Ntuli said there was also no “absolute clarity as to whether or not a PEC can say ‘hang on, we disagree’ ”. 

“There is nothing that is clear, neither in the ANC constitution or in the resolution of conference, let alone in the guidelines adopted by the NEC which regulates the work and the functions of the integrity commissions across the country.”

He said there was also no clarity on where final decision-making lies. He admitted the members of the integrity commissions could also be driven by political motives or come to a decision based on their dislike or opposition to the person being probed. 

According to Ntuli, the only time a member should be forced to step down is when there is a smoking gun and a deluge of witnesses, and even then it should be asked how that action affects the image of the party.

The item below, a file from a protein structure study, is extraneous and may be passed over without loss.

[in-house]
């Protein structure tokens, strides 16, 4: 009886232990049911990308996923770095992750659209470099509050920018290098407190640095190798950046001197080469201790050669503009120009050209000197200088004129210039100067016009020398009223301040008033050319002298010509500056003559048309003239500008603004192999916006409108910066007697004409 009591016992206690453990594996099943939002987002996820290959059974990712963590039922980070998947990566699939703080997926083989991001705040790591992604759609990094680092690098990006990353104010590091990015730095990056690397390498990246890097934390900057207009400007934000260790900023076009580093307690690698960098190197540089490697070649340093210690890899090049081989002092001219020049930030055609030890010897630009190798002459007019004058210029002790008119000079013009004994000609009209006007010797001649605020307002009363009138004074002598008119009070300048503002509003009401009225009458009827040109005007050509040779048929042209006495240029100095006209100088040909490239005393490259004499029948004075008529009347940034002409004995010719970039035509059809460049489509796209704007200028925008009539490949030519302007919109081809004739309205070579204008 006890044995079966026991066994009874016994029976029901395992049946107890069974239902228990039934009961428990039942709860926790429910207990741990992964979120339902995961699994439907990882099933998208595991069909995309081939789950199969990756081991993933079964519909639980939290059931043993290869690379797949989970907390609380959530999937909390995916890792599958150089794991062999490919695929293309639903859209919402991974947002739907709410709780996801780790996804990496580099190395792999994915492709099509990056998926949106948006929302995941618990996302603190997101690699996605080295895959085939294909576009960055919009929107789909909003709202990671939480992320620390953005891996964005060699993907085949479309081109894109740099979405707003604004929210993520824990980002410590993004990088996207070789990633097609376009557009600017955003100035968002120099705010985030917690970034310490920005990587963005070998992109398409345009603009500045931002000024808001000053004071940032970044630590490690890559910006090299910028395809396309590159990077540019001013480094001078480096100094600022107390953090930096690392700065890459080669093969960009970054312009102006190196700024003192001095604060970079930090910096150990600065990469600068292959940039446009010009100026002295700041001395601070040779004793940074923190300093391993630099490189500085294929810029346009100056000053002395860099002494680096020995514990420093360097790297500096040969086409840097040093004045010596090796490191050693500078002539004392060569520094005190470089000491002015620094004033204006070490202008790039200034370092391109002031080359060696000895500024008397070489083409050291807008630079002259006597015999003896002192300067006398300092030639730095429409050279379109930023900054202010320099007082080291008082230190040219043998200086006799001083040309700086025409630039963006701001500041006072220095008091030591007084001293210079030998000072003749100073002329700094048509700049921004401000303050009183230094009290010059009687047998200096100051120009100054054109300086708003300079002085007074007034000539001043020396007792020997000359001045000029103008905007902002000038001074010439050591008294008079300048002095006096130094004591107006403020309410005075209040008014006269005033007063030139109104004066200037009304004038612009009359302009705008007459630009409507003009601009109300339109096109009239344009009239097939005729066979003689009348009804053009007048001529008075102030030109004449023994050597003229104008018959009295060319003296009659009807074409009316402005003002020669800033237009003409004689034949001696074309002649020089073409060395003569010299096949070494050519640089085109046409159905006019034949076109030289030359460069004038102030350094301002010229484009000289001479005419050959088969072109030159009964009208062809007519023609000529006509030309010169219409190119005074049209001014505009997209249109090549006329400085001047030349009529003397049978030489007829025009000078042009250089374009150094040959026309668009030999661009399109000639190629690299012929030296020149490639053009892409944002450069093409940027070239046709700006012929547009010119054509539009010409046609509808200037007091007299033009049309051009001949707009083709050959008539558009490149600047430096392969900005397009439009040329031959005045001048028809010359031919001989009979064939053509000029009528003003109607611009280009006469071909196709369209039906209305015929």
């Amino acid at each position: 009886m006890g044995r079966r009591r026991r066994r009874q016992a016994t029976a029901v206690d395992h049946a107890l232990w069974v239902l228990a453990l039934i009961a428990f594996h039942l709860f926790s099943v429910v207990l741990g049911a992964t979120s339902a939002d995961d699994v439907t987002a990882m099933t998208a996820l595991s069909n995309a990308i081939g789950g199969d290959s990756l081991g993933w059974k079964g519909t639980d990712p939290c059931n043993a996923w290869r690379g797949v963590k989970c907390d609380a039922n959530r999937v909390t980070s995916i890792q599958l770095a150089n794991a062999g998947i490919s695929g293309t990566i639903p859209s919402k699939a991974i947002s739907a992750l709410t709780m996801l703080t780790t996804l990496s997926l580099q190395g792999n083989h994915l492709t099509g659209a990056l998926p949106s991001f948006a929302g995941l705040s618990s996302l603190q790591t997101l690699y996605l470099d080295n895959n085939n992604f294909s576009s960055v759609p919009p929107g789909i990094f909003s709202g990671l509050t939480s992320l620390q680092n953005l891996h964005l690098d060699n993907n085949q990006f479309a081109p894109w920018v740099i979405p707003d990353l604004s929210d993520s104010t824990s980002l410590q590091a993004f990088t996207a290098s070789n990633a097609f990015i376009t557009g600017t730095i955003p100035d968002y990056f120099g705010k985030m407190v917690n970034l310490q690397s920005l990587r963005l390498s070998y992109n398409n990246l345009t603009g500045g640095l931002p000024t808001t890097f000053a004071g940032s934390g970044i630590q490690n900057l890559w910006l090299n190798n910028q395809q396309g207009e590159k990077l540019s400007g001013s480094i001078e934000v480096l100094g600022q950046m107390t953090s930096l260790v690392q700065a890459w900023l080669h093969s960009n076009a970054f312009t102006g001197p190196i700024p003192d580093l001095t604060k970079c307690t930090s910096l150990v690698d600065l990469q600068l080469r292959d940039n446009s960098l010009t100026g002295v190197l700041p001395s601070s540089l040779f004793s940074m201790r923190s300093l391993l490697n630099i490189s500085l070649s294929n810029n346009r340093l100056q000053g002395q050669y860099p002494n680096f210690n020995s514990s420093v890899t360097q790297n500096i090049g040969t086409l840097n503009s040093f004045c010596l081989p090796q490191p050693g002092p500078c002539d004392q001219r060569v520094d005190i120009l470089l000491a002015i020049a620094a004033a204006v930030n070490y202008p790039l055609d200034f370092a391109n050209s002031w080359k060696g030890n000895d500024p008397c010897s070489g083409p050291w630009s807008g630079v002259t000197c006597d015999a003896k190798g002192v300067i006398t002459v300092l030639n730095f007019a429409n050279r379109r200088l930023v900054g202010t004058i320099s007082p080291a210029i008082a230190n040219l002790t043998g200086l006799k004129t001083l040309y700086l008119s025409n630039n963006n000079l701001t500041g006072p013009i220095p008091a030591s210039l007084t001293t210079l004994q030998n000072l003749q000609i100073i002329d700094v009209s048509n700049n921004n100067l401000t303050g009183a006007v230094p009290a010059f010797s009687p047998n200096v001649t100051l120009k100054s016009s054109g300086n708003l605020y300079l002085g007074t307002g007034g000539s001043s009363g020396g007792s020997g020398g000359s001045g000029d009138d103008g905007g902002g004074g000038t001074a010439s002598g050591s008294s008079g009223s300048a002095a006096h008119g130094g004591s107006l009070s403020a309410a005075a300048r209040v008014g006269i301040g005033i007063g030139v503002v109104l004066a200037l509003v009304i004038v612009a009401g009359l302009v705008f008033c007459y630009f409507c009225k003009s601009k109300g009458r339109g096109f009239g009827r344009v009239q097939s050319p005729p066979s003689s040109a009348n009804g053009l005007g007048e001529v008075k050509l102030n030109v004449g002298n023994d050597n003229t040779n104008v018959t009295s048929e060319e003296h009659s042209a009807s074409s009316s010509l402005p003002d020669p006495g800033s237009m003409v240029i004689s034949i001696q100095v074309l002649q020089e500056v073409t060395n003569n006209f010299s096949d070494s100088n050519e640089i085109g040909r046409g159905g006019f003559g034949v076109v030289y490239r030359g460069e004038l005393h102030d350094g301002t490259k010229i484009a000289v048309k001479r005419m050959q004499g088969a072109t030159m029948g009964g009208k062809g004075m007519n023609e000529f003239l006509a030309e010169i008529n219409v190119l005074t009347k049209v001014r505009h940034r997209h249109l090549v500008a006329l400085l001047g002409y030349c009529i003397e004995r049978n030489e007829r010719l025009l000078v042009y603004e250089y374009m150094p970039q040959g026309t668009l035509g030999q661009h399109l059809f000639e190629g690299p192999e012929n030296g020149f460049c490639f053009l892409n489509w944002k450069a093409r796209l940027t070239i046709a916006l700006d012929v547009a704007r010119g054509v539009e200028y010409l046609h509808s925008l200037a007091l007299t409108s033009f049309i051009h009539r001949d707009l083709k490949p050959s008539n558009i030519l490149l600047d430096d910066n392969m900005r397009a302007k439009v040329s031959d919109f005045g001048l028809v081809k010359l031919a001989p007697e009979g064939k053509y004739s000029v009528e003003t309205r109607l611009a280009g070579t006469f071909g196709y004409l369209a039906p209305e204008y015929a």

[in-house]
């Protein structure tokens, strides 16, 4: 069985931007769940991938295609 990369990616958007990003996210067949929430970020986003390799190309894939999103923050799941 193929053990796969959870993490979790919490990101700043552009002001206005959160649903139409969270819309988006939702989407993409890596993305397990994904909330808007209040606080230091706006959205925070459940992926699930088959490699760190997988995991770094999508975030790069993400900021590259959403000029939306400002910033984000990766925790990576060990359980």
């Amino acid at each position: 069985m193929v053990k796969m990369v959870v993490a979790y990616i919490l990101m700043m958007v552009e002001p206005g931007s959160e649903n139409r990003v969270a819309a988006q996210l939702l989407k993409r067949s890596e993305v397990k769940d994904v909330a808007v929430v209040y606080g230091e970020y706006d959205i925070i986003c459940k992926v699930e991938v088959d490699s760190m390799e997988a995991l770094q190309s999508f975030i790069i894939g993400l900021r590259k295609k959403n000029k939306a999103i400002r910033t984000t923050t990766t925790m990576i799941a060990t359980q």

“In [Gumede’s case] there are quite a bit of grey areas, but there will be instances where a person went out of the ANC office and shoots somebody else in the full view of everybody else [sic]. Yes, that person will not be proven guilty in a day, it will take the legal process of the court, but the ANC will need to ask itself a question — to what extent is that which is known by society affecting the reputation of the ANC?” DM